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Memory and Postcolonial Studies

Synergies and New Directions

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Edited By Dirk Göttsche

In the postcolonial reassessment of history, the themes of colonialism, decolonisation and individual and collective memory have always been intertwined, but it is only recently that the transcultural turn in memory studies has enabled proper dialogue between memory studies and postcolonial studies. This volume explores the synergies and tensions between memory studies and postcolonial studies across literatures and media from Europe, Africa and the Americas, and intersections with Asia. It makes a unique contribution to this growing international and interdisciplinary field by considering an unprecedented range of languages and sources that promotes dialogue across comparative literature, English and American studies, media studies, history and art history, and modern languages (French, German, Greek, Portuguese, Russian, Serbian-Croatian, Spanish).

Combining theoretical discussion with innovative case studies, the chapters consider various postcolonial politics of memory (with a focus on Africa); diasporic, traumatic and «multidirectional memory» (M. Rothberg) in postcolonial perspective; performative and linguistic aspects of postcolonial memory; and transcultural memoryscapes ranging from the Black Atlantic to the Indian Ocean, from overseas colonialism to the intra-European legacies of Habsburg, Ottoman and Russian/Soviet imperialism. This far-reaching enquiry promotes comparative postcolonial studies as a means of creating more integrated frames of reference for research and teaching on the interface between memory and postcolonialism.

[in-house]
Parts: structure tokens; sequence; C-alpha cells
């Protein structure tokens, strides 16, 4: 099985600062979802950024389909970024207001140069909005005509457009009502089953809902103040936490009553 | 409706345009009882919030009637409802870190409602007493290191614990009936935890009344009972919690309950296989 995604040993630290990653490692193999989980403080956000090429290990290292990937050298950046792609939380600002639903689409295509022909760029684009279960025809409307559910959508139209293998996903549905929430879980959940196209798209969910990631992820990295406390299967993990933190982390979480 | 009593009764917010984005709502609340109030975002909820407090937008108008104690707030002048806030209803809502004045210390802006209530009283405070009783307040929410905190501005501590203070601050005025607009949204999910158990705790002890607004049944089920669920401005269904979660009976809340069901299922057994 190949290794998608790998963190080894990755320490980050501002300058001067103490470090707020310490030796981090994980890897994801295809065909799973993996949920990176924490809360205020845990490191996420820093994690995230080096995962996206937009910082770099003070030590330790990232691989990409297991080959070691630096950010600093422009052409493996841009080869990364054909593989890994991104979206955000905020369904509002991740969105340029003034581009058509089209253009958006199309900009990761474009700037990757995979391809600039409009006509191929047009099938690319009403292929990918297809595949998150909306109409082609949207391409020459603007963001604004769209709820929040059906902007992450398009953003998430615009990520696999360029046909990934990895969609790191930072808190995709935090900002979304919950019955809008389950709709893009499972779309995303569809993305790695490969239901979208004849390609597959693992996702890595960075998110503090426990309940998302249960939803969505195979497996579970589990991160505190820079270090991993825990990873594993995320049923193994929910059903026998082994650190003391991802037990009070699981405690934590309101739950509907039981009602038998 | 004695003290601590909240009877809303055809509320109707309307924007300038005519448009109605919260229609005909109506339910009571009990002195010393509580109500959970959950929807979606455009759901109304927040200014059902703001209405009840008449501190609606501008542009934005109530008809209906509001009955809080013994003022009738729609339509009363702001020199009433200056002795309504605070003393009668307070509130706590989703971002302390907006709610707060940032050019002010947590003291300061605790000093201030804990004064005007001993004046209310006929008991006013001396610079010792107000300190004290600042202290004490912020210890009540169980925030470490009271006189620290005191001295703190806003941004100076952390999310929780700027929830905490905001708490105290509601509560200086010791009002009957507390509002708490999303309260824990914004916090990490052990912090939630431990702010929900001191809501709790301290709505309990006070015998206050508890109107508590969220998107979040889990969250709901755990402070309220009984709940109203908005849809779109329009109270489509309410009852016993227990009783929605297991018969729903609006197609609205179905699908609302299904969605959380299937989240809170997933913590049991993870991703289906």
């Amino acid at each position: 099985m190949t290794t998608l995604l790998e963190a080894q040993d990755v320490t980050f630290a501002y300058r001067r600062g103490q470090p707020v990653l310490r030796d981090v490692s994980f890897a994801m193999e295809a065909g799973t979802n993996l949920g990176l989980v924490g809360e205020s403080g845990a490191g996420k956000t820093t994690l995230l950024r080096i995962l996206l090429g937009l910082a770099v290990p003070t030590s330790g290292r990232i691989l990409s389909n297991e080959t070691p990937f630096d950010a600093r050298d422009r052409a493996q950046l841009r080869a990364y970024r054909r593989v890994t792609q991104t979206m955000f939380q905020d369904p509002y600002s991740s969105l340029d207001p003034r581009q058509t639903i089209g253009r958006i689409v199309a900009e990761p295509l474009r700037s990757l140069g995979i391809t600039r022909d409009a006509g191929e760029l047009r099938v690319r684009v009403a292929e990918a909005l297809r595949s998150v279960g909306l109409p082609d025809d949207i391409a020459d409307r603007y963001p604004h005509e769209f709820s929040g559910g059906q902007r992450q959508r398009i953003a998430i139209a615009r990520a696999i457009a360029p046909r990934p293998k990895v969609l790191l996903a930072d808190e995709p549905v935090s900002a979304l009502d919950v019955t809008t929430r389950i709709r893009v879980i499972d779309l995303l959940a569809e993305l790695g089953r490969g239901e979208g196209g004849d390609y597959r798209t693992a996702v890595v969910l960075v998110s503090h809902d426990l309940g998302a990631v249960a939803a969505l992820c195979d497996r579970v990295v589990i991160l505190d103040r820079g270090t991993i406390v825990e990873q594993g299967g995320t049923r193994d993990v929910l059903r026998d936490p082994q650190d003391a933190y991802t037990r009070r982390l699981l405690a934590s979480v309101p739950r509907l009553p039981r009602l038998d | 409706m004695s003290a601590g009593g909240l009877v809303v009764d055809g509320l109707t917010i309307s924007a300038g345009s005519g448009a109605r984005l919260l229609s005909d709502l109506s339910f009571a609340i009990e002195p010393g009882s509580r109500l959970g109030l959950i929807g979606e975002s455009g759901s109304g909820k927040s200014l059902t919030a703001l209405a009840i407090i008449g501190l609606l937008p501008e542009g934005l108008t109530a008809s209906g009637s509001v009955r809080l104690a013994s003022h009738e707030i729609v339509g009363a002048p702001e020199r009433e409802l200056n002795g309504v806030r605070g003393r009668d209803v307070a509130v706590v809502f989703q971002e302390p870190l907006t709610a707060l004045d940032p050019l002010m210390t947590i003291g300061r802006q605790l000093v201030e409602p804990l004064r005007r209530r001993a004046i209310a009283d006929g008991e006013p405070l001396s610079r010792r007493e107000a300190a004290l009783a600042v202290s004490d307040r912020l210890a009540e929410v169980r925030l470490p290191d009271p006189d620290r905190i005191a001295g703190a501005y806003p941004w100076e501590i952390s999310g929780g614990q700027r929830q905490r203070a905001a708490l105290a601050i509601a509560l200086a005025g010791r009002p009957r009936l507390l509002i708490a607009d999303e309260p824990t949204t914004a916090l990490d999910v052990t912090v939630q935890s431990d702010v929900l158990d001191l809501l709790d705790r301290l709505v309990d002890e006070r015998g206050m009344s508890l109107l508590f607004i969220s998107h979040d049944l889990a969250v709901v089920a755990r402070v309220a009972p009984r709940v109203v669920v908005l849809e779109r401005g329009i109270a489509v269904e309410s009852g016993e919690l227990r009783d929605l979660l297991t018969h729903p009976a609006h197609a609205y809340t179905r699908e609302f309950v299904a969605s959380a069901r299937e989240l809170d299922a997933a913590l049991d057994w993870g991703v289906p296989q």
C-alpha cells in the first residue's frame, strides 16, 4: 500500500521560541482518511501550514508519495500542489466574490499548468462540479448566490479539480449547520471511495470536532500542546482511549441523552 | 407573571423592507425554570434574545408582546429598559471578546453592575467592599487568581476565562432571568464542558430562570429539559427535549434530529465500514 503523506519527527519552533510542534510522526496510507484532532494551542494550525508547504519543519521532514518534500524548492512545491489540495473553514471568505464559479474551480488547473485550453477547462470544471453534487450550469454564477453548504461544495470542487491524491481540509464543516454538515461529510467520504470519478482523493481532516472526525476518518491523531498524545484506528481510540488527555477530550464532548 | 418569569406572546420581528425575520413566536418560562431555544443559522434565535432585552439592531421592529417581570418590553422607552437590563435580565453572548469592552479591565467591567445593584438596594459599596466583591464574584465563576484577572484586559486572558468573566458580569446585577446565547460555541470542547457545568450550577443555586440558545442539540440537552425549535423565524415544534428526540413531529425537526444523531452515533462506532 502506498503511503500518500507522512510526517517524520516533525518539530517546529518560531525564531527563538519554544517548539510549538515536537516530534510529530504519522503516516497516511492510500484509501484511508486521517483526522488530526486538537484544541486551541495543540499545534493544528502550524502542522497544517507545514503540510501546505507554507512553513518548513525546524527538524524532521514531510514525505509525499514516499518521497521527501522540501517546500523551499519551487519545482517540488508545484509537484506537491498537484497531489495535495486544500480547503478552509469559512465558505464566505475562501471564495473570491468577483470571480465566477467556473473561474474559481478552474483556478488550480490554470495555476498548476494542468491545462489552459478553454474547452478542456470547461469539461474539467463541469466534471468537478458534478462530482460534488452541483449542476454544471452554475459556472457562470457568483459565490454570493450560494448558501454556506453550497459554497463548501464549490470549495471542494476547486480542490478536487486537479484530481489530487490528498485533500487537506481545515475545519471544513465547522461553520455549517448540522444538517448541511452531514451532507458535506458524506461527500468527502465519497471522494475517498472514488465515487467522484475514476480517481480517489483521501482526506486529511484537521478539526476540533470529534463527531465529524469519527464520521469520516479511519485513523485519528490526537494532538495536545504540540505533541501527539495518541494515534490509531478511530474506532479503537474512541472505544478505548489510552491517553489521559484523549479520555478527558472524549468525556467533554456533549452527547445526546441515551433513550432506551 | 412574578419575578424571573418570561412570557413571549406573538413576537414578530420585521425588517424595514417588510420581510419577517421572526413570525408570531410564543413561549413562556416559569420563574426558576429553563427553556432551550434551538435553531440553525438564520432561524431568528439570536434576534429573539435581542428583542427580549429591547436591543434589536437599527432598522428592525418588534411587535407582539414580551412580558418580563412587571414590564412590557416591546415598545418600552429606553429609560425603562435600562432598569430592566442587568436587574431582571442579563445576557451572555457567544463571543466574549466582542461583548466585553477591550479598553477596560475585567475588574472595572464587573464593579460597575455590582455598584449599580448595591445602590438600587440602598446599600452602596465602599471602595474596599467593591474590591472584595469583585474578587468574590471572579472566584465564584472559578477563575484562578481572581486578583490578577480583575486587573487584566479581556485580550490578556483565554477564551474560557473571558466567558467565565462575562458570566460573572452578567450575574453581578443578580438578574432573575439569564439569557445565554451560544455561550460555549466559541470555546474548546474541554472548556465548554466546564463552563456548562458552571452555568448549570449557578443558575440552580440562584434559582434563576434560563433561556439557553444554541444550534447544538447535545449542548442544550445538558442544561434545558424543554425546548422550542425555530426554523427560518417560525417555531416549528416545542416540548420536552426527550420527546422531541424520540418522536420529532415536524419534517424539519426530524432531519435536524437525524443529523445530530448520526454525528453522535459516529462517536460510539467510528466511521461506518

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Collective trauma, transgenerational identity, shared memory: Public TV series dealing with the Ottoman Empire and Anatolian refugees in Greece (Yannis G. S. Papadopoulos)

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Yannis G. S. Papadopoulos

Collective trauma, transgenerational identity, shared memory: Public TV series dealing with the Ottoman Empire and Anatolian refugees in Greece

Abstract

This chapter discusses the construction of a ‘shared memory’ of the late Ottoman years and the Greco-Turkish War of 1919–22 in Greece, focusing on Public TV series produced in Greece during the last quarter of the twentieth century. These series show traces of the gradual recognition of the refugee trauma and the contribution of Anatolian Greeks to modern Greek culture. Without necessarily contesting preexisting stereotypes, cultural products dealing with these memory themes served as a means of integrating both the Anatolian Greek and the Ottoman, Turkish “other” into popular culture and everyday life.

Introduction: The “Asia Minor Disaster” – from history to memory

In May 1919 Greece received the authorization by the allied victors of World War I to occupy Izmir (Smyrna) with the aim of restoring order and protecting the Christian populations that had suffered persecution by the Ottoman authorities during the war and were still menaced by irregular bands. This marked the beginning of the “Asia Minor Campaign”, in Greek terminology, or the “War of Independence”, as the Turks see it.1 For Greece,←469 | 470→ this war appeared as a step towards the fulfilment of the “Great Idea”, the “manifest destiny” of the Greek nation aiming at the restoration of the Byzantine Empire. On the other hand, Turkish nationalists considered the Greek landing in...

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